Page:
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Context and Cartoon Riots: When Little Things Sting Old Wounds Printable Version PRINTABLE VERSION
by Haatem, United States Feb 22, 2006
Culture , Citizen Journalism , Peace & Conflict   Opinions
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I do not see the so-called "cartoon riots" of the past few weeks as being about Muslims taking issue with Europeans' right to freedom of speech. People in predominantly Muslim countries have been pining for freedoms of all kinds (certainly including that of speech without fear of reprisal) for a long time, and Muslims living in democratic countries value respect, and utilize these freedoms just as much as everyone else does without fear of persecution.

Rather, there must be another explanation for the forces that might be at play in the minds of people who would resort to such desperate measures to assert their opinions. This is especially true since this sort of behavior has historical precedence among any people who have been, or have perceived that they were, under heavy pressures socially, economically, militarily, and spiritually. Witness revolution, a global phenomenon (and one, that I might add, that has been less bloody in the Middle East than elsewhere).

What is happening now is that the proverbial camel's back is breaking, the last straw is being drawn. The context of historical humiliation, both foreign and domestically perpetrated, is perhaps the prime explanation for these events. It is desperation that drives people to do desperate things, and because in the United States and Europe (no matter how difficult our lives may be) we have never known the desperation that is commonplace in many parts of the world, particularly in many predominantly Muslim countries whose dictators and kings are propped up by support, military and otherwise, from our countries.

In their view, we are championing and parading our freedoms about with one voice, and we are extinguishing their hopes for a better future with another. To them, it must be like we are eating a huge meal in front of a starving person, and then throwing away the leftovers to the dogs right in front of them.

With a deep history of subjugation, it is no surprise that Middle Eastern peoples view the "West" with much suspicion. They have seen mild-mannered and soft-spoken men speak eloquently about colonization in the name of "development", and then proceed to move their armies in to do as they please. Yes, it all ended half a century ago, but I think we underestimate how deep that wound runs, and how little a chance it has had to heal.

In the United States, we have never been subjected to foreign occupation. We do not know what it is like. I was living in the Persian Gulf during the first Gulf War. I watched the city of Al-Khobar go from a quiet, orderly, clean, coastal city going about its daily business to a chaotic and tense city overrun by American soldiers. They came with no knowledge of how to behave in the country and little sensitivity to its customs. They started fights with people in shops and restaurants and became the de facto police. They were on every street corner with their fatigues, humvees, and weapons at the ready. Yet this was not occupation; they were there to protect us. The soldiers weren't afraid of a ground attack, only of Hussein's scud missiles. So, what I was feeling must be magnified a hundred-fold in order to be able to understand true occupation and how Middle-Easterners perceive the current occupation of their lands. No amount of assurances can allay the suspense and apprehension that must pervade the public's feelings about what might happen next.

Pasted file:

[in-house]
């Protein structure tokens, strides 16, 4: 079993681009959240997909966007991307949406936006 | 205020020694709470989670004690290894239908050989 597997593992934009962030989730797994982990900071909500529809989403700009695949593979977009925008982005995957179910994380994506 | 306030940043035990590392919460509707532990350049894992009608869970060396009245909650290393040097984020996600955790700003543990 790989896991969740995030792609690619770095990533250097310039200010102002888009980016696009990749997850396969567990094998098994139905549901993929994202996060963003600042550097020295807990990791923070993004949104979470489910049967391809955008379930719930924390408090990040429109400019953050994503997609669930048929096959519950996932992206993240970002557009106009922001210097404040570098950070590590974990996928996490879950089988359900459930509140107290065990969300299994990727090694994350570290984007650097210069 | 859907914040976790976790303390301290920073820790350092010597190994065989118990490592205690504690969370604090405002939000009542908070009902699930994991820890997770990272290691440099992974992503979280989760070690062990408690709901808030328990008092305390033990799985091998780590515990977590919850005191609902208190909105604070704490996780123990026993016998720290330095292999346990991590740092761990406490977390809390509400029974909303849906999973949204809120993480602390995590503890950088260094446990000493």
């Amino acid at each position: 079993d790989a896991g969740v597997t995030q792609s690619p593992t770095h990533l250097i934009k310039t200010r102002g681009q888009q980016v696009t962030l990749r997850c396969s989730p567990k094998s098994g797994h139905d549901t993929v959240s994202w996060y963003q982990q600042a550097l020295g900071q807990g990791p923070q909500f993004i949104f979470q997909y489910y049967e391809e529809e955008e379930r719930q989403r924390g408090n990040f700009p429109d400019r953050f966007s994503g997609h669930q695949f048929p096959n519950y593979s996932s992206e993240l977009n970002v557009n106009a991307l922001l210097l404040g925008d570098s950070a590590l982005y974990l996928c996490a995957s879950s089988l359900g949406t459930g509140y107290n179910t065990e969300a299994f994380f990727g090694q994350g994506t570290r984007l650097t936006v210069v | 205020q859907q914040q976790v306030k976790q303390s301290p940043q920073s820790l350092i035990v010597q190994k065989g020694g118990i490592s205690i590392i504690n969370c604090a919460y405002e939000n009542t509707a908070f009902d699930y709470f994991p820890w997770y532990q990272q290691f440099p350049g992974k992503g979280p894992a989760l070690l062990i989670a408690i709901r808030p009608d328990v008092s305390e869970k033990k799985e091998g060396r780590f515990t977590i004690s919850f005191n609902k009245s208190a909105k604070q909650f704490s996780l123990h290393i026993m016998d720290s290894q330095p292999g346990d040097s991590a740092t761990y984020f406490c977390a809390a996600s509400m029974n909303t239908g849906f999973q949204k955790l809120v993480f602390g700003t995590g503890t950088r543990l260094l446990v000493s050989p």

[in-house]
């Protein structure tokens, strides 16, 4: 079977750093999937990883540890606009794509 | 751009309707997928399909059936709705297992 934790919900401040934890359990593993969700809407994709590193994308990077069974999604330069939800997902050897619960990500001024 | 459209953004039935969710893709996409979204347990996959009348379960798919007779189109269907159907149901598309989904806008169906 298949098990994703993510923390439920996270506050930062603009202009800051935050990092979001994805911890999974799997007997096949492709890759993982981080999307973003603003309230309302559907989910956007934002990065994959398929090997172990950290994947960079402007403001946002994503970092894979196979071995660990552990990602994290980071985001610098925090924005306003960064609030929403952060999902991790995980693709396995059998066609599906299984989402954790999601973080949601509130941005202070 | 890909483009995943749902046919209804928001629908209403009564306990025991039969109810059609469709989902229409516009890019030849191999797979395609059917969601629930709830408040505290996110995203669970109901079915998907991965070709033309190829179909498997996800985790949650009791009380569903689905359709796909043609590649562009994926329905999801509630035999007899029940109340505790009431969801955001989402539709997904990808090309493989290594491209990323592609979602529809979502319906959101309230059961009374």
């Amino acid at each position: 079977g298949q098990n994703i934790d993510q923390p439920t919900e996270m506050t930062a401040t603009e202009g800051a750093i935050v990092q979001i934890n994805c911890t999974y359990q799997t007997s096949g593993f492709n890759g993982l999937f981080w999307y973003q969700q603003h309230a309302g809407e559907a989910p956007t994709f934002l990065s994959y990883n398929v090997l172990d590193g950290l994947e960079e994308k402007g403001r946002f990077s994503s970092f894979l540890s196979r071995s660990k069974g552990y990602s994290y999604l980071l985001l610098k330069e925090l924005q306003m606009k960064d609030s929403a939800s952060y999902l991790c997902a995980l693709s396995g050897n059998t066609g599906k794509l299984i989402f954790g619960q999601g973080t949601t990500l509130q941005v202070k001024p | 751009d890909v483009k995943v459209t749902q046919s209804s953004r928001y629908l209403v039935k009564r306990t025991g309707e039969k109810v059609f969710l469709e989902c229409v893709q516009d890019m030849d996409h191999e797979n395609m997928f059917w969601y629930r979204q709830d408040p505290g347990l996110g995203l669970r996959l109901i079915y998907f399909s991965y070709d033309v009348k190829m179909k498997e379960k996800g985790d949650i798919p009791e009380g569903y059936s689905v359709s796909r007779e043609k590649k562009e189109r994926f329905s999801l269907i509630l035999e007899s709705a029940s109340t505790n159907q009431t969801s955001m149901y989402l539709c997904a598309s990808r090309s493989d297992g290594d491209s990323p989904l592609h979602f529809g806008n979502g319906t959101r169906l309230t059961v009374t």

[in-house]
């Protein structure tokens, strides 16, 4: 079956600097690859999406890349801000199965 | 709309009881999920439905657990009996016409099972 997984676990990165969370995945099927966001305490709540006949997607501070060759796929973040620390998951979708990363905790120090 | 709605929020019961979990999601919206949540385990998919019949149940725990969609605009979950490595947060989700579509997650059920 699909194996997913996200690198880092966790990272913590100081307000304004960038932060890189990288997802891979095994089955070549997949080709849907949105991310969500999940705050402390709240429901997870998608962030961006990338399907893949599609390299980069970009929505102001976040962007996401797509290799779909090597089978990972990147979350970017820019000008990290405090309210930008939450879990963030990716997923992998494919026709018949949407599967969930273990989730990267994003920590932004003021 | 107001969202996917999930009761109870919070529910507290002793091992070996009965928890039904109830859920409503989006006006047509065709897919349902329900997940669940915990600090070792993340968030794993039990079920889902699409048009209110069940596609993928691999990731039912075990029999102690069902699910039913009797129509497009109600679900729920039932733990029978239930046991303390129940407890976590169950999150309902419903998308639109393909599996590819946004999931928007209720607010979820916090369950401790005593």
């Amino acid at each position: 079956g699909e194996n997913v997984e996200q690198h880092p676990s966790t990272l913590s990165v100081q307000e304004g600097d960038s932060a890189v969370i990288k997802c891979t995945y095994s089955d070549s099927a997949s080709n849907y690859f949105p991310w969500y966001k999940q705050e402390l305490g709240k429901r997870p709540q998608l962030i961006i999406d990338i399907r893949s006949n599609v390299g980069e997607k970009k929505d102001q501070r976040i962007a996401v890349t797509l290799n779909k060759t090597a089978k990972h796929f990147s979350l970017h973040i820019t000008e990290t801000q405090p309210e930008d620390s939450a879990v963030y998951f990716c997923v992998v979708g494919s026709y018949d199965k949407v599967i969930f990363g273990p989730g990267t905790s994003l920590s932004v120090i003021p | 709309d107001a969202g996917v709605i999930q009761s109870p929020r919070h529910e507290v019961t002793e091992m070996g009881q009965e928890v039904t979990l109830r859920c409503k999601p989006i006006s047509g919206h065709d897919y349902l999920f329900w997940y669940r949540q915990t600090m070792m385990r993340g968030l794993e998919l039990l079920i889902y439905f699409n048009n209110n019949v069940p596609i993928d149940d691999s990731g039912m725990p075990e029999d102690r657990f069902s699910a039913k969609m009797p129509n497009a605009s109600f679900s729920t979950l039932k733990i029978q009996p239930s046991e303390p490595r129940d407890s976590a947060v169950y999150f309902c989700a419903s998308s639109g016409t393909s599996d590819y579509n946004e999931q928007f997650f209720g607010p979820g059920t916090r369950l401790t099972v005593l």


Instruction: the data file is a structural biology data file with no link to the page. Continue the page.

The Palestinian issue is another sore that festers in the heart of the Middle East, and while we transiently gaze in its direction when it comes on TV, they see its effects and think about it every day. And they see things on their TV stations that we never see (though the European satellite stations offer more full coverage of the situation). They are constantly bombarded with heart-rending images and statistics; I've seen them myself and by the end of every brief visit to the region, I myself become a little bitter at the apparent hopelessness of the situation. You would have to be heartless not to be affected.

These pains are all compounded by the constant state of relative oppression under which the majority of Middle Easterners live. Dictators, presidents-for-life, monarchs, and politicians all participate in large scale distortion of information to deflect people's animosity away from rampant domestic corruption and injustice and towards what is portrayed as the constant barrage of humiliation that the West-- and Israel-- export. Compounded with the inability to express anger towards their rulers and practically a free pass to do so against anyone else, people will rage against whomever they can.

The scene is set, so when newspaper editors snub their noses at 1.3 billion people in the name of "freedom of speech," it is difficult to justify the wisdom of such a move given current tensions. I've seen the cartoons and they are offensive, yes, and reminiscent of other kinds of ignorant hateful propaganda that we've seen against other marginalized and demonized groups, but because of that they are not novel. They certainly do not warrant any kind of heated response, hence the shock and deprecating amazement with which Europe views the response.

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Krystal Payne | Aug 22nd, 2006
i think that the cartoons were in extremely bad taste, and should not be taken lightly. i think that an issue such as this, which could be seen as small, shows the fact that there are gaps in understanding between the "western world" and the "muslim world" and we must work to bridge these.

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